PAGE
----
the porn myth

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The Porn Myth is a fascinating article from New York magazine about the effects of pornography on the current generation of young men. It has become pervasive, but the result wasn’t what people expected.

But the effect is not making men into raving beasts. On the contrary: The onslaught of porn is responsible for deadening male libido in relation to real women, and leading men to see fewer and fewer women as “porn-worthy.” Far from having to fend off porn-crazed young men, young women are worrying that as mere flesh and blood, they can scarcely get, let alone hold, their attention.

12 thoughts on “the porn myth”

  1. Ah ha! This explains everything! It’s like how I don’t want a real hamburger, i want a McDonalds hamburger. Which, i believe, might be made up of pure silicon and botox as well.

  2. My take on this article is:

    1. Correlation ≠ Causality. Unless Naomi Wolf provides some hard replicable experimental evidence that porn lowers male libido, or impacts relationships, I call bulshit on the notion.

    2. Naomi Wolf fails to understand that not everyone has the same sexual preferences or even views about sexuality. She seems to interview only a selected group of people who think similarly to her. Whenever she gets an oposite point of view she discredits it.

    Any article which claims X has impact on Y without providing some kind of evidence is a waste of time.

  3. This has been going on for decades in the gay community, where if you don’t look like the latest cover model from Abercrombie & Fitch, you might as well call it a day and buy another cat.

  4. I didn’t read the entire article, but after doing a GIS I’ve realized what a great rack Naomi Wolf has. I’m joking of course. It’s average. NO! Kidding.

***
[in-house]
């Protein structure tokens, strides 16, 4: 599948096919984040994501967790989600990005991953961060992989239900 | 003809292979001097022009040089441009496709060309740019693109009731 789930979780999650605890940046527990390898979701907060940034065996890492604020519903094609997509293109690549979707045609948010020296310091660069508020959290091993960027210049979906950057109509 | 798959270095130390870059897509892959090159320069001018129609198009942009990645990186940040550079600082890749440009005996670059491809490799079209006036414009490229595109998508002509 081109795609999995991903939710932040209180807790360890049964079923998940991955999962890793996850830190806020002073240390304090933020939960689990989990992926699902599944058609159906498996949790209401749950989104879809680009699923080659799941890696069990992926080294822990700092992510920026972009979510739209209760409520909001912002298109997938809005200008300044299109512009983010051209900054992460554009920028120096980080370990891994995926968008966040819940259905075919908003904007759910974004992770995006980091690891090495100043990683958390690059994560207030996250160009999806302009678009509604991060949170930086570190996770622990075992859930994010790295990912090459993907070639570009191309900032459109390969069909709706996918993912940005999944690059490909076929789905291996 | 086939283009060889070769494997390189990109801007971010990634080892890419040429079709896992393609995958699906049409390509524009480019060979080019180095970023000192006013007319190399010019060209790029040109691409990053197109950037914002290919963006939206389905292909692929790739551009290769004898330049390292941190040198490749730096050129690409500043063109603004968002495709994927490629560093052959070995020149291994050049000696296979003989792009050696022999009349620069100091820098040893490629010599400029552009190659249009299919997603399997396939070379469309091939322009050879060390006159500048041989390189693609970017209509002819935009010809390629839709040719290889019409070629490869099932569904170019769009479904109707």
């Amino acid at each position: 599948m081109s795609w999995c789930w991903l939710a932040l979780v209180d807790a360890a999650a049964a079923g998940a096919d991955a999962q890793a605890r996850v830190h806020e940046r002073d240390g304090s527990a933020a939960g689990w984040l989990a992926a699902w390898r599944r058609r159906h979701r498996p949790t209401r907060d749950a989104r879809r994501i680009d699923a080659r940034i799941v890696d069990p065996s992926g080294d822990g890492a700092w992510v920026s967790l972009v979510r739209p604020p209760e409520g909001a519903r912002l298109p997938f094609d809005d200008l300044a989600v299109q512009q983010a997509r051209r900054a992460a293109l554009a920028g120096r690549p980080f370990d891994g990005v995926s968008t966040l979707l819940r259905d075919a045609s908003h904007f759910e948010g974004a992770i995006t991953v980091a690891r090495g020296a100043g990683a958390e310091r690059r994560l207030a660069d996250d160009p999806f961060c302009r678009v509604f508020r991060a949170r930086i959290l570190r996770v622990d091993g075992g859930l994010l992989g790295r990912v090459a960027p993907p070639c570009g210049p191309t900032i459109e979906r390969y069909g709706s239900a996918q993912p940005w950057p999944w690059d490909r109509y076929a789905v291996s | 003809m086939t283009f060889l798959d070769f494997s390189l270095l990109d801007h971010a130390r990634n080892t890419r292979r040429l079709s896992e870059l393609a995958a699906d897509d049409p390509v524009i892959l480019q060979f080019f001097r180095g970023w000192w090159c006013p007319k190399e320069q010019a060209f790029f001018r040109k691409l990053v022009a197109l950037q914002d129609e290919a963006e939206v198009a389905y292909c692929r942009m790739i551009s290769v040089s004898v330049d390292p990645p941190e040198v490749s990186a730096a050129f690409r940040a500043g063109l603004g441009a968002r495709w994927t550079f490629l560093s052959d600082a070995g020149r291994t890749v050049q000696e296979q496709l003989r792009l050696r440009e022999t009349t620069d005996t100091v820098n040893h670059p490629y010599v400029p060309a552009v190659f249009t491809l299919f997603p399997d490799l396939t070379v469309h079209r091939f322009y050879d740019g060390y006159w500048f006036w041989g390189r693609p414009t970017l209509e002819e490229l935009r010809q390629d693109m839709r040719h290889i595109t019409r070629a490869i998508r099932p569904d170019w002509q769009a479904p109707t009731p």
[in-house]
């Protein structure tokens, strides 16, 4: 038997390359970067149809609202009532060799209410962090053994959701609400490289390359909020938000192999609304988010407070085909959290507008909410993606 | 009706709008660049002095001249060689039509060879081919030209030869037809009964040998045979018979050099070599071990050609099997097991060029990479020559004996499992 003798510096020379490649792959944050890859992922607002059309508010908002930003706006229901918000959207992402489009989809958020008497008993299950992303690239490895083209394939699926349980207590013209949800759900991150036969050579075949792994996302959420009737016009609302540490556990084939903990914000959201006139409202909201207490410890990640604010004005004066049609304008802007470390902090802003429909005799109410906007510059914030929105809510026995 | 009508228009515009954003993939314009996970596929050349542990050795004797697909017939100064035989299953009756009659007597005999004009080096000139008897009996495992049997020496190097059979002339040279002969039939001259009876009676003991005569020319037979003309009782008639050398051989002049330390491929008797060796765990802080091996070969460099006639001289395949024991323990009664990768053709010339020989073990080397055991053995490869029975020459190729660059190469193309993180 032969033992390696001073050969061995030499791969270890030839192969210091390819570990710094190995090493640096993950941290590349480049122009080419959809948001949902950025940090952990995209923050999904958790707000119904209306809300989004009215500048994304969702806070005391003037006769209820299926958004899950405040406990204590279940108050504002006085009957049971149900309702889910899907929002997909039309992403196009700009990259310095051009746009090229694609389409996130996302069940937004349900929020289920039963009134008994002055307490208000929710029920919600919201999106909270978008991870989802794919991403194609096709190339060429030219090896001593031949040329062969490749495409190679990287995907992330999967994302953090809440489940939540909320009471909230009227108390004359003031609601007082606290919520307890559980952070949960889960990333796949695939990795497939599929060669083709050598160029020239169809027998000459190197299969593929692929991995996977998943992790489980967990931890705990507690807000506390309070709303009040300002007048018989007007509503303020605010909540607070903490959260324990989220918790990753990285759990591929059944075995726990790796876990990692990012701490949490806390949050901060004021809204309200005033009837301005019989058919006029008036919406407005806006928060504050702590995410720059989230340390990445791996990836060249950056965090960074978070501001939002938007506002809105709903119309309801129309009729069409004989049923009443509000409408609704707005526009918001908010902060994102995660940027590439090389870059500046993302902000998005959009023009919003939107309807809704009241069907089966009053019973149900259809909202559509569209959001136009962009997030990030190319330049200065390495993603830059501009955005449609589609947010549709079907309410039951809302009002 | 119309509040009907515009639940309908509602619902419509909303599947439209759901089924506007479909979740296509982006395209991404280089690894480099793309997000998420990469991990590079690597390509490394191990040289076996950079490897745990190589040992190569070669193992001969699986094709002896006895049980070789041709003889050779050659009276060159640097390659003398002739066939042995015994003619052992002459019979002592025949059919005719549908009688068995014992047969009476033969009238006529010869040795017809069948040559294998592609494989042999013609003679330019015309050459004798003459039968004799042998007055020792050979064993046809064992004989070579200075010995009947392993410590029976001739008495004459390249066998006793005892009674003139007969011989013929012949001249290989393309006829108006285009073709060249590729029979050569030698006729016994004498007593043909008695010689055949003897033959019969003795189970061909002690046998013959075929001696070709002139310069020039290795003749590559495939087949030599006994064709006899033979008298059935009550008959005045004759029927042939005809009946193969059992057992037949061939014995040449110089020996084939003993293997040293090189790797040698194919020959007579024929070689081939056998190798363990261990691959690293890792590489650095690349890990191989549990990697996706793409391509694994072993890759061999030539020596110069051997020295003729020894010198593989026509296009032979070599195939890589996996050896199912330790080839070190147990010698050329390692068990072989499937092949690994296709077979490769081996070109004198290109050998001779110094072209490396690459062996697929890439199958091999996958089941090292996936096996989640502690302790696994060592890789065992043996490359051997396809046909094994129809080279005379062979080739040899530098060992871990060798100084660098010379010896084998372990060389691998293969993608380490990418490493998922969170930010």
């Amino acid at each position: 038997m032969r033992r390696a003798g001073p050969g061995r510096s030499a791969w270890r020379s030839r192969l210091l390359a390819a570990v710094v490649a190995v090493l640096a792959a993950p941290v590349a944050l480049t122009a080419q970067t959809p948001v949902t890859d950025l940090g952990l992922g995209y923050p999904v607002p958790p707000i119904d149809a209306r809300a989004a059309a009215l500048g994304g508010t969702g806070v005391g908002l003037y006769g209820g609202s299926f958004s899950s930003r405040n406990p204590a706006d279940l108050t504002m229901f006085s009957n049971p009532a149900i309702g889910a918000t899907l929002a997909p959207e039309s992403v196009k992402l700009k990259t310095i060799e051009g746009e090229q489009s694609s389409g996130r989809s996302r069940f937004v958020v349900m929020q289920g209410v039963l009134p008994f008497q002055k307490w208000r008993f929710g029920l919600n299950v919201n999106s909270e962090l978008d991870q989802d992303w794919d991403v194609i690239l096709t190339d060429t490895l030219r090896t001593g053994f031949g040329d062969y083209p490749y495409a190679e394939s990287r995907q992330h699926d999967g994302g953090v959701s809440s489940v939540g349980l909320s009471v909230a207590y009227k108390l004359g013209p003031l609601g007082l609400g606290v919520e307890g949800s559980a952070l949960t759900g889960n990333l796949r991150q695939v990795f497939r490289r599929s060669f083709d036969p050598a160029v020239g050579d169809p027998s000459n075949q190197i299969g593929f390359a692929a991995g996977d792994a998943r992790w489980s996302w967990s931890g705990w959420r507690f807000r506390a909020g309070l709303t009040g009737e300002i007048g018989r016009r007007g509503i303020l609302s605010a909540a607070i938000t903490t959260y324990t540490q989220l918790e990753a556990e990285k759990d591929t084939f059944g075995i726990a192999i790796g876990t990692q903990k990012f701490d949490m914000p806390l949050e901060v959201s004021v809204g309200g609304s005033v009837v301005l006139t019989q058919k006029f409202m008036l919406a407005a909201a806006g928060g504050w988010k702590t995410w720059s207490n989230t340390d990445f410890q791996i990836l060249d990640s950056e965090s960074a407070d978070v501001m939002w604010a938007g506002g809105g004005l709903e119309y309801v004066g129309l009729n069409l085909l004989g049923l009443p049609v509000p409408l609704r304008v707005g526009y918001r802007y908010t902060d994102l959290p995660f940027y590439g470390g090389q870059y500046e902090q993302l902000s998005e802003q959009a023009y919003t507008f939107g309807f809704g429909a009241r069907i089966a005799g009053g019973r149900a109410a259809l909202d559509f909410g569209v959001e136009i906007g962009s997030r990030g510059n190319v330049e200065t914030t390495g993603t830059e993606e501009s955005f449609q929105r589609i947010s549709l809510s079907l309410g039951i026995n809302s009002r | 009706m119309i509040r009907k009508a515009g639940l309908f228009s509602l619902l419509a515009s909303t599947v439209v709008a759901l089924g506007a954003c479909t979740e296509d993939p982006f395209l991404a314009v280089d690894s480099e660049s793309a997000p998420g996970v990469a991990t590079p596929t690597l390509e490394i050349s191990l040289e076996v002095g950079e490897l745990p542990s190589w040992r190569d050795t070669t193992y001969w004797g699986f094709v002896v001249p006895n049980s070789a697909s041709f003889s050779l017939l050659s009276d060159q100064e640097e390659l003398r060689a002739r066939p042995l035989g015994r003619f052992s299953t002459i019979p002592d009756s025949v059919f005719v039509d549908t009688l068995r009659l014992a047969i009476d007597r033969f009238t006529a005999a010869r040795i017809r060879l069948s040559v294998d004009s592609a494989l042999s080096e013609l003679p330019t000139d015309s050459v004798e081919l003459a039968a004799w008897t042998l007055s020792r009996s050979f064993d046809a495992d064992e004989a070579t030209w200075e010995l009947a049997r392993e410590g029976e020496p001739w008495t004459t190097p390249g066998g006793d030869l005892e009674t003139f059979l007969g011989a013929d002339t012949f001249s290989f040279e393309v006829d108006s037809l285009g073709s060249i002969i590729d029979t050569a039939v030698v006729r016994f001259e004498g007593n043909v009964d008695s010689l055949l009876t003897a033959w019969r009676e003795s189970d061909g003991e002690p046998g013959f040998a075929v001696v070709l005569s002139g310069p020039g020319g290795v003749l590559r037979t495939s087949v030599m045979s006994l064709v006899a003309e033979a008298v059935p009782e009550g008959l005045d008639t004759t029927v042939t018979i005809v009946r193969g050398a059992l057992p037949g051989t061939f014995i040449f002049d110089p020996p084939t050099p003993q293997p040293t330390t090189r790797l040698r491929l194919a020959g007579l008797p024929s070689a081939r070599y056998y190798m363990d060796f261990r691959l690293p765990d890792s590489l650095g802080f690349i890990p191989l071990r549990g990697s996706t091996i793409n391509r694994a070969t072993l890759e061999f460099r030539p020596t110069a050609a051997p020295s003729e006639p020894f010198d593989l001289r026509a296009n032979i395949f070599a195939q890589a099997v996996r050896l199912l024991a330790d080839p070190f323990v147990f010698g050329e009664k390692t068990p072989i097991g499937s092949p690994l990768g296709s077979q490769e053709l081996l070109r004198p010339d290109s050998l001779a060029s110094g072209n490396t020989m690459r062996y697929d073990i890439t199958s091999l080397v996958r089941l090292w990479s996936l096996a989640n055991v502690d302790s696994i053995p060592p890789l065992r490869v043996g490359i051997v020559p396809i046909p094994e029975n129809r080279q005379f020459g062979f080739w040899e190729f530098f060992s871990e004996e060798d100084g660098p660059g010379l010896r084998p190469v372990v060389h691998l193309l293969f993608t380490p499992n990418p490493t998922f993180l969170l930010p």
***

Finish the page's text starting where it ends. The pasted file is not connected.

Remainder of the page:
5. hmmm….very interesting, given this piece in the National Review on Wolf’s “religious experience.”

    One of the biggest problems with people like Wolf is, as she demonstrates in the article, is that she projects her issues all over what she’s researching. If she were writing as an investigative journalist, I wouldn’t have a problem with what she’s writing, but she’s supposedly coming from a position of academic and quasi-scientific authority.

    Still part of the problem in proving her hypothesis is that in the U.S.,since the Bush administartion, there’s been a severe curtailing of any research on sexuality. So, perhaps the only measure of whether or not Wolf’s supposition is true could be done by measuring the stats of boob jobs and vaginal reconstructive surgeries instead of just talking to a bunch of folks.

    (oh, just to let y’all know…I met jeff at a cit. journo meeting a couple of months back…found this blog thru that blogroll :-) )

  6. I was somewhat suprised by some of the responses this post got:

    “Any article which claims X has impact on Y without providing some kind of evidence is a waste of time.”

    …Hmm, that and “calling bullshit” on the notion until Wolf provides “hard replicable experimental evidence” is a strong response.

    “One of the biggest problems with people like Wolf is, as she demonstrates in the article, is that she projects her issues all over what she’s researching. If she were writing as an investigative journalist, I wouldn’t have a problem with what she’s writing, but she’s supposedly coming from a position of academic and quasi-scientific authority.”

    …that’s a strong reaction, too. Naomi Wolf is not associated with any academic institution nor, for that matter, is she doing any work in any academic field. She is a popular and controvesial writer who, as far as I know, makes her living my stirring up controversy on matters of current cultural importance. It seems to me she bases her work on personal impressions and these inspired responses make me think that her writing must be designed to stir people to either identify with the ‘insight’ or get so pissed off that they read her work so they can rail against it.

    Though I think her approach to her work often opens up to criticism the very ideals she wants to put forward because of her unsupported and intentionally polemic style. I think the idea in article is, as Tucker says, interesting, though it is written in a way to piss almost everyone off.